Both $\ce{SF6}$ and $\ce{SH6}$ and $\ce{SF4}$ and $\ce{SH4}$ have the same central atom and the same hybridization, but my teacher specifically mentioned that $\ce{SH6}$ and $\ce{SH4}$ don't exist. I've looked everywhere but I can't figure out why? I'd appreciate some insight into the problem.


9 Answers 9


TL;DR Fluorine is electronegative and can support the extra negative charge that is dispersed on the six X atoms in $\ce{SX6}$, whereas hydrogen cannot.

First, let's debunk a commonly taught myth, which is that the bonding in $\ce{SF6}$ involves promotion of electrons to the 3d orbitals with a resulting $\mathrm{sp^3d^2}$ hybridisation. This is not true. Here's a recent and arguably more understandable reference: J. Chem. Educ. 2020, 97 (10), 3638–3646 which explains this. Quoting:

The natural ionicity, $i_\ce{SF}$, of each $\ce{S-F}$ bond [in $\ce{SF6}$] is 0.86, indicating a rather ionic σ bond. Each fluorine has an average charge of $−0.45$, resulting in a sulfur center of charge $+2.69$. [...] In summary, the electronic structure of this system is best described as a sulfur center with a charge somewhere between $2+$ and $3+$; the corresponding negative charge is distributed among the equivalent fluorine atoms. Shown in Figure 12 is the orbital occupation of the sulfur center, $\ce{3s^1 3p^{2.1} 3d^{0.19} 5p^{0.03} 4f^{0.01}}$. The minimal occupation of d-type orbitals eliminates the possibility of $\mathrm{sp^3d^2}$ hybridization.

If not via d-orbital bonding, how does one then describe the structure of $\ce{SF6}$? I'll present an LCAO-MO answer. Here's a "simple" MO diagram (I won't go through the details of how to construct it). It's actually fairly similar to that of an octahedral transition metal complex, except that here the 3s and 3p orbitals on sulfur are below the 3d orbitals.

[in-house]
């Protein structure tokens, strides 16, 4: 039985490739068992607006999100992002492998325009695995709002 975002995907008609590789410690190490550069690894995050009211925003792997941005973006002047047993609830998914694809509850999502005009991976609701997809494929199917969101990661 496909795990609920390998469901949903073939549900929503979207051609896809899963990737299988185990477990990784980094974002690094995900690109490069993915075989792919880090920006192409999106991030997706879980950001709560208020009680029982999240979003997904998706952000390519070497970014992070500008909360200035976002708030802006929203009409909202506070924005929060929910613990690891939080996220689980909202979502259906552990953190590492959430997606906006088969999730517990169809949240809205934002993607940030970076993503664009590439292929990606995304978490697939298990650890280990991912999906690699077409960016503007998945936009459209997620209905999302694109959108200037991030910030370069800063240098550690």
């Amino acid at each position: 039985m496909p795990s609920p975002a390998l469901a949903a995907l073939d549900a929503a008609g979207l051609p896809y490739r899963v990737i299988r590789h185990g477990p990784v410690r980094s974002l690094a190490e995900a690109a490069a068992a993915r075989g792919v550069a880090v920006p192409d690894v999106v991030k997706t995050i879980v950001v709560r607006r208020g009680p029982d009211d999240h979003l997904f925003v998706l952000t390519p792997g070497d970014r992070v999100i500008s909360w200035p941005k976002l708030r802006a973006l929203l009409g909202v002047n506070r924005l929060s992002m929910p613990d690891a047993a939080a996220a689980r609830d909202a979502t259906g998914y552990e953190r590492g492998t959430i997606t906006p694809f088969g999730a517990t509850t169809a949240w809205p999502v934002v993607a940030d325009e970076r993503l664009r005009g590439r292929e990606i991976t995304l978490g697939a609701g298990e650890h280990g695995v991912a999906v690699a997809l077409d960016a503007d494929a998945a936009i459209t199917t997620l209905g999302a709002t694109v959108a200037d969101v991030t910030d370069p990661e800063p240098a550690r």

MO diagram of sulfur hexafluoride

Just for the sake of counting electrons, I treated the compound as being "fully ionic", i.e. $\ce{S^6+} + 6\ce{F-}$. So sulfur started off with 0 valence electrons, and each fluorine started off with 2 electrons in its σ orbitals. I've also neglected the π contribution to bonding, so the fluorine lone pairs don't appear in the diagram.

You'll see that, for a total of six $\ce{S-F}$ bonds, we only have four pairs of electrons in bonding MOs. The other two pairs of electrons reside in the $\mathrm{e_g}$ MOs, which are nonbonding and localised on fluorine. If we want to assign a formal charge to sulfur based on this diagram, it would be +2, because there are only actually four bonds. We could perhaps use Lewis diagrams to represent it this way:

Resonance forms of sulfur hexafluoride

The "hypervalent" resonance form contributes rather little and does not rely on invoking d-orbital participation; see Martin's comment on my answer below for greater detail about the resonance contributions. I am guessing that its existence can be mostly attributed to negative hyperconjugation, although I'm not 100% sure on this. The trans and cis resonance forms are not equal, so their contribution is not the same, but the contribution from each individual trans resonance form has to be the same by symmetry. Overall, the six fluorines in $\ce{SF6}$ have to be equivalent by the octahedral symmetry of the molecule. You could run a $\ce{^19F}$ NMR of the compound and it should only give you one peak.